The Avenue

Jack Reacher: Never Go Back

  • Directed by Edward Zwick
  • Starring Tom Cruise, Cobie Smulders, Danika Yarosh
  • Rated PG-13
3.5 pulses

The first Jack Reacher (2012), based on the novel series by Lee Child, was a bit of an oddity. Casting Tom Cruise in the role of the 6-foot 5-inch, 250-pound titular character alienated fans of the books, while moviegoers experienced déjà vu seeing Cruise play an elite secret agent tasked with carrying out an impossible mission. Couple that with the weird yet inspired casting of Werner Herzog as the villain, and the formula for failure seemed complete. Instead, though, Jack Reacher was a better-than-it-should-be sleeper, a taut spy thriller for grownups. Thankfully, the unremarkably titled sequel follows suit.

Never Go Back sets its tone in the opening scene, as two local sheriffs show up at the aftermath of a 1-on-5 brawl at a diner, where our hero is casually finishing his meal at the bar. We know Reacher is a badass, capable of fighting off multiple assailants or surviving fire from multiple gunmen with relative ease. Though we are later shown his skills, the opening scene begins just after they have been put to use, focusing on the why, not the how. Reacher is a crusader for justice, and often that puts him on the bad side of the supposed good guys.

That sort of thing tends to happen when he busts Major Turner (Cobie Smulders) out of custody of the Military Police, making them fugitives from the Army and a shady government contractor called ParaSource in an attempt to clear her name and uncover a military smuggling conspiracy. Though the conspiracy plot is strictly boilerplate, director Edward Zwick (Glory, Pawn Sacrifice) and crew deftly handle each twist and turn, flirting with familiarity just to bait and switch ever so slightly and contorting the conventions of the genre in non-revolutionary, though welcome, ways.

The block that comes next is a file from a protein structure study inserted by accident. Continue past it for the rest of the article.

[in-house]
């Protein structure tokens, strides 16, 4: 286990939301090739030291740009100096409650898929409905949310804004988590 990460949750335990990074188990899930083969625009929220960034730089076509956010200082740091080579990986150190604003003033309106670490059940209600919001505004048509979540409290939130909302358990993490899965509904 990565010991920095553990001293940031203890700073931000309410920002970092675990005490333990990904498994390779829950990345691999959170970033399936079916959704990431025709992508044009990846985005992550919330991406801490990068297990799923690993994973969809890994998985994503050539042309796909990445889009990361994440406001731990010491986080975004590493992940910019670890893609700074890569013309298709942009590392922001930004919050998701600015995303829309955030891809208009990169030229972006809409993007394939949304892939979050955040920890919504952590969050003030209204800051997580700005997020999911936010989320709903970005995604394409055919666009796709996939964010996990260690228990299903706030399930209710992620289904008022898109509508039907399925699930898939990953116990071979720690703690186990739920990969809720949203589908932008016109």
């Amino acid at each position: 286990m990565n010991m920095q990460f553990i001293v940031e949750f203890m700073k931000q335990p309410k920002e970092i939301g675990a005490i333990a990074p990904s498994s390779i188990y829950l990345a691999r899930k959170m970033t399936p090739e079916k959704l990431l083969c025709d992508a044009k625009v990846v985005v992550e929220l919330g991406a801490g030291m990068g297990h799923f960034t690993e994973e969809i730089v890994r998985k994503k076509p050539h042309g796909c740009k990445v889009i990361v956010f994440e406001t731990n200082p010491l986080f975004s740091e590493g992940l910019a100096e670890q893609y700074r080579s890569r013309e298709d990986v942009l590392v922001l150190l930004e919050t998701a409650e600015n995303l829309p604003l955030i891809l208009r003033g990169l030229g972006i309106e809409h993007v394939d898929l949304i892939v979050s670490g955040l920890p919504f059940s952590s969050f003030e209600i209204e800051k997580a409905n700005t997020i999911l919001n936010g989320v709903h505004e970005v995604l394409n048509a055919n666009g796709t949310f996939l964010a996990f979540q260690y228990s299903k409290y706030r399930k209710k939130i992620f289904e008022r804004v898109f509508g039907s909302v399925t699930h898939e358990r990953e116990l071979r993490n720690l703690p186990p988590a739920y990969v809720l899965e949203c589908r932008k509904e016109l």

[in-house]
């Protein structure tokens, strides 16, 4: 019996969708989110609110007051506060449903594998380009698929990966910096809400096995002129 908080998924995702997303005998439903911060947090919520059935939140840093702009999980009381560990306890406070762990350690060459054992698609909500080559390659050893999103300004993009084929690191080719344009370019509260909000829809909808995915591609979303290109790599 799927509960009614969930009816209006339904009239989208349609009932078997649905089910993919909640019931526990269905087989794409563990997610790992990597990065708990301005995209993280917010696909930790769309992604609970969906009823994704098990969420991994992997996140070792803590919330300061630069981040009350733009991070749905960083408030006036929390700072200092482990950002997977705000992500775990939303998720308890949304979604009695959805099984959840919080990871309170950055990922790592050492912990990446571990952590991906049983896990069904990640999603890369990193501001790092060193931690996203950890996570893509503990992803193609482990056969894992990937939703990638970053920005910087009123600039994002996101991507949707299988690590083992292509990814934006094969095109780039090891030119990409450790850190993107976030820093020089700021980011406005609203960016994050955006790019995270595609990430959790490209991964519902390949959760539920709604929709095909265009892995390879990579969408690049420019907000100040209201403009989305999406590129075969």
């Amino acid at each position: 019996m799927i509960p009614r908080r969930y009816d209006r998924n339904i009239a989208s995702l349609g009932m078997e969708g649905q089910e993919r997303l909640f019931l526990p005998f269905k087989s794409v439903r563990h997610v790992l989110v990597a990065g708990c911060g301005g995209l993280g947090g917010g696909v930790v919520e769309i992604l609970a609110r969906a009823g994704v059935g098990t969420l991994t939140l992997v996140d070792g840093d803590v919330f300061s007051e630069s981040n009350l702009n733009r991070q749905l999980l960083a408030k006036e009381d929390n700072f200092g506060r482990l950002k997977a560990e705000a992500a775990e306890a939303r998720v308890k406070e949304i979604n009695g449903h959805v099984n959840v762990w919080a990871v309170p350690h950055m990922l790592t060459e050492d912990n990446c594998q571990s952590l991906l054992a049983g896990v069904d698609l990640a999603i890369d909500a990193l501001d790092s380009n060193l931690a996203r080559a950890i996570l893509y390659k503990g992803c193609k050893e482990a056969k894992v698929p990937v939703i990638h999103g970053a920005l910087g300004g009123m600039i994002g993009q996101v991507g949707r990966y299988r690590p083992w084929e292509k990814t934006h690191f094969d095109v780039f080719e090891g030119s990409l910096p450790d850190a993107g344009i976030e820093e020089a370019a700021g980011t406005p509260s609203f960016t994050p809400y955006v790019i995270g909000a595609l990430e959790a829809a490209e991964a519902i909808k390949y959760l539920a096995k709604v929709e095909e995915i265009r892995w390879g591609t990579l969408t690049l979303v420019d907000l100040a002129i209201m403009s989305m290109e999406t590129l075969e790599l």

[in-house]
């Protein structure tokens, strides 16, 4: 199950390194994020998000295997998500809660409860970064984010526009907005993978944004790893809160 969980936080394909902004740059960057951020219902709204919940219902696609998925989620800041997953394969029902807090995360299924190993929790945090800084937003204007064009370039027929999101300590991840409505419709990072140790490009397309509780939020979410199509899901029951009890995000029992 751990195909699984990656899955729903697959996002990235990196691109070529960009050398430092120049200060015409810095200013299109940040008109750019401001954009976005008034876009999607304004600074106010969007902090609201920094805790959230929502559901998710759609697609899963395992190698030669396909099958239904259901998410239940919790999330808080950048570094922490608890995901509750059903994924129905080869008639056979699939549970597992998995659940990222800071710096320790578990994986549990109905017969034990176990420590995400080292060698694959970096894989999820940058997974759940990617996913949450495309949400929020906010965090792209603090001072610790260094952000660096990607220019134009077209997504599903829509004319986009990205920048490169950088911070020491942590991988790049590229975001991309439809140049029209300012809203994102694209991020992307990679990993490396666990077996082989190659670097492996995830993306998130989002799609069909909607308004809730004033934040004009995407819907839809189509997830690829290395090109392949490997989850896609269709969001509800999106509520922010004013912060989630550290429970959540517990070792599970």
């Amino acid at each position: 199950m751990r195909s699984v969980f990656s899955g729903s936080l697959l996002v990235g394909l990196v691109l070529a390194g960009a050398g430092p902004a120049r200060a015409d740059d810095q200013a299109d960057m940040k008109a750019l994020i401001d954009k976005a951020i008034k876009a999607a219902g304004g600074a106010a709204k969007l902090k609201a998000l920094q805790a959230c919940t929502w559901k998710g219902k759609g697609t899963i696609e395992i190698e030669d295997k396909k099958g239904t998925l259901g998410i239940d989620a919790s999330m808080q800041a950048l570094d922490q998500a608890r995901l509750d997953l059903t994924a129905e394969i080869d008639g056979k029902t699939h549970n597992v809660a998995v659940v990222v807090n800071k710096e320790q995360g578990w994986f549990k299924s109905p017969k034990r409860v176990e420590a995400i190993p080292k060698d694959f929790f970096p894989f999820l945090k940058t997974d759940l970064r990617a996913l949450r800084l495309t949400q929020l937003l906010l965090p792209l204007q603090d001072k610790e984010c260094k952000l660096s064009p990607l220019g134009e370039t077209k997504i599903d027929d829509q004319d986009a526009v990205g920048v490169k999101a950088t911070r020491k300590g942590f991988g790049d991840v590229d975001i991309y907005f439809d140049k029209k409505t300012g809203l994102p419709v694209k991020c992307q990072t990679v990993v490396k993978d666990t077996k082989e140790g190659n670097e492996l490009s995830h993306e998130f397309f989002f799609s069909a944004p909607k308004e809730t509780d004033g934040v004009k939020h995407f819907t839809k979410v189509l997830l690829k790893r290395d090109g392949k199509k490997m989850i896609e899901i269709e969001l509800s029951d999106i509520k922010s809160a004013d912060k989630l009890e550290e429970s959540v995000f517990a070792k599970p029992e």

Smulders shines as Major Turner, a match for Reacher in wits, rank and brawn, and their in-sync teamwork is a refreshing departure from the normal hero-saves-the-girl dynamic. Despite Reacher’s tough, nigh-invincible exterior, he is commendably portrayed as a flawed, lonely man, though not so detached that he can’t be defeated emotionally, if not physically. Danika Yarosh plays Sam, a streetwise juvenile delinquent with more character than that description suggests, for whom Jack Reacher obviously cares, whether or not she is his daughter. The three of them together make for a formidable and enjoyable team, yielding some entertaining moments of respite as Reacher and Turner play surrogate parents trying to give Sam parental advice in a specifically non-familial situation. It’s moments like these that would otherwise be filled with ridiculous explosions (I counted one) and death-defying absurdities that make Jack Reacher: Never Go Back stand out in a field of far flashier films.

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